Every action and deed is linked to an emotion.
ANY SITUATIONS IN DAY-TO-DAY
life have a profound impact on our
emotional well-being. The senses of
deprivation and achievement that dominate our
psyches as a result of different circumstances
are responsible for the development of
When we strive and long for certain things but
are unable to attain them, a sense of deprivation
prevails on the surface of our emotional rivers.
On the other hand, when we are able to access
all sorts of luxuries that are not easily afforded
to others, a sense of achievement overrides our
How senses of deprivation and achievement
develop is illustrated well in the following
There are two children who both want an
expensive toy. One child’s parents are wealthy,
so they buy the toy and present it to him. He,
receiving the gift, feels a sense of achievement.
The other child’s parents are unable to afford the
toy; so he, being unable to obtain the toy, feels a
sense of deprivation.
Both the sense of achievement and sense of
deprivation, if prolonged, negatively impact our
The sense of achievement and sense of
deprivation are opposites of each other. To nullify
the effects of a sense of deprivation, a dose of a
sense of achievement must be given - and vice
The child who didn’t receive the toy he wanted
will feel deprived. If his desire is fulfilled the next
time he asks for something, then he will feel a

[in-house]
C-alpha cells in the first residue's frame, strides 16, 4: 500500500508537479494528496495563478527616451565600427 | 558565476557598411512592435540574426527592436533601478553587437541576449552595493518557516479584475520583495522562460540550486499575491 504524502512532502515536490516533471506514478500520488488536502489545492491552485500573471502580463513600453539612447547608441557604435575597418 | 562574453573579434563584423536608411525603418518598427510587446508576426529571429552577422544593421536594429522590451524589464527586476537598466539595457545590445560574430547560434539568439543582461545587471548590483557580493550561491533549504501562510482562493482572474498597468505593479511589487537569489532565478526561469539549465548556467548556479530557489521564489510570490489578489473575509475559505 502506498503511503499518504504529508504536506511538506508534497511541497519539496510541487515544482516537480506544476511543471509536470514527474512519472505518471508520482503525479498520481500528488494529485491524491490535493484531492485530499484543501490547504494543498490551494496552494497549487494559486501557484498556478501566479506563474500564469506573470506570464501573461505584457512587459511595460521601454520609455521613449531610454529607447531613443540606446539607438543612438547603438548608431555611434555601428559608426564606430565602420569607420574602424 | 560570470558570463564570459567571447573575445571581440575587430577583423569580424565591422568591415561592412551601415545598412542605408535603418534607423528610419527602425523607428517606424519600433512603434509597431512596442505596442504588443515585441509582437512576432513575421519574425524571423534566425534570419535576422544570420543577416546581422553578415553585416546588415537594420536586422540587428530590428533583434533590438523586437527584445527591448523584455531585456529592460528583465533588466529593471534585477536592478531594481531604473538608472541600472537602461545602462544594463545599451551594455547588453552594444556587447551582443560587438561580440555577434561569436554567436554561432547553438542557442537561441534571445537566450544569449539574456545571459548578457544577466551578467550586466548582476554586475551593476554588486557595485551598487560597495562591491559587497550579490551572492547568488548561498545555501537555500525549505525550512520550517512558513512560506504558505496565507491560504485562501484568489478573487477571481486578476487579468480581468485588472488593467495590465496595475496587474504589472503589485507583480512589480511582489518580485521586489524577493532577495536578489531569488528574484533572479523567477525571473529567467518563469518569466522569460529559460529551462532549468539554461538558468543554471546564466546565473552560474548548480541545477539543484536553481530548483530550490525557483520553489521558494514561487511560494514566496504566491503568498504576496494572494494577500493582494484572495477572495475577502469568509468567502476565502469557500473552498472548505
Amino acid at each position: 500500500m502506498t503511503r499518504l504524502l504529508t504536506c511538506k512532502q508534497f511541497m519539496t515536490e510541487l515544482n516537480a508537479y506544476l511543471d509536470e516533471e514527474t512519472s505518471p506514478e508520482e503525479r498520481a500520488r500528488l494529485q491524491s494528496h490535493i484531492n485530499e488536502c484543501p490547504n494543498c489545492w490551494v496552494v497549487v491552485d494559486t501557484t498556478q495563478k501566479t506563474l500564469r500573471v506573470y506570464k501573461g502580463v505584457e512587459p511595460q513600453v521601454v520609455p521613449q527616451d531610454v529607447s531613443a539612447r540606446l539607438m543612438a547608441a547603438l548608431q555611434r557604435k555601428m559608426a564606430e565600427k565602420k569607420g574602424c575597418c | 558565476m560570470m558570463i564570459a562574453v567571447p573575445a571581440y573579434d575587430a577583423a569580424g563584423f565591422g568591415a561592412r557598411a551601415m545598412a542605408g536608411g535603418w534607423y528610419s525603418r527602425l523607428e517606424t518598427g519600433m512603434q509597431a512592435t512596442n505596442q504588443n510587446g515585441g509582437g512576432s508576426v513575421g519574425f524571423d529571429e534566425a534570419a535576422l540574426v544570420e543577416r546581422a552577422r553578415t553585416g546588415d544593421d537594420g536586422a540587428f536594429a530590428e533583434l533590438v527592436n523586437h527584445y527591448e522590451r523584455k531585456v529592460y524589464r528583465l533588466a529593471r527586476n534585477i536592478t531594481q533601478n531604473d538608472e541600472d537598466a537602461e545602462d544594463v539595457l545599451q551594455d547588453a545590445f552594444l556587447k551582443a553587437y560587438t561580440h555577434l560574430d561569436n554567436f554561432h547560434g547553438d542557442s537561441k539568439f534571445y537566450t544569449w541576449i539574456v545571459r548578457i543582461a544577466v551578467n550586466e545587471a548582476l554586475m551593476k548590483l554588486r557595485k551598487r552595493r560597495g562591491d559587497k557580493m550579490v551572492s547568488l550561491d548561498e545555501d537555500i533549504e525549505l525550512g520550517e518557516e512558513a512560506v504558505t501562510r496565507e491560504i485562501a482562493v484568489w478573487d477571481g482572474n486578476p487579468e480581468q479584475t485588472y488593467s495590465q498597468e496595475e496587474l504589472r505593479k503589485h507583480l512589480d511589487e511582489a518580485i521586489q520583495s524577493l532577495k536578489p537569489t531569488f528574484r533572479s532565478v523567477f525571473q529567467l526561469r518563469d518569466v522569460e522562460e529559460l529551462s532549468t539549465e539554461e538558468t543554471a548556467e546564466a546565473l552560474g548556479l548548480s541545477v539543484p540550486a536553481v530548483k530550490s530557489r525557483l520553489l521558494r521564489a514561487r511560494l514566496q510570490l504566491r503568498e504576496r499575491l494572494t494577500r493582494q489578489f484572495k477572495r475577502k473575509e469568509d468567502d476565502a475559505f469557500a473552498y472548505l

sense of achievement which will counterbalance
the sense of deprivation he felt before.
In the case of the child who was able to get
the gift, a sense of achievement would dominate
his mind. He would begin to think, ‘Anything is
reachable. All I need to do is say that I want it.’
This is where an imbalance in his emotional state
starts to occur.
Once the child acquired what he desired,
now is the time for that sense of achievement to
become null and void. Next time the child asks for
even a small toy, his parents must not give it to
him. When he is given this small dose of a sense
of deprivation, his emotional sanity is secured.
HH Younus AlGohar notes, ‘When the child
is sick, what the doctors tell you is give the
child paracetamol - and, in intervals, give them
ibuprofen. Similarly, fulfil one desire of the child
and say no to the other.’
If the child’s parents continue to say yes
to everything he asks for, they are actually
destroying his emotional well-being and paving
way for him to develop a superiority complex.
The other child would eventually fall prey to an
MESSIAH HERALD / ISSUE 05 / JUN 2017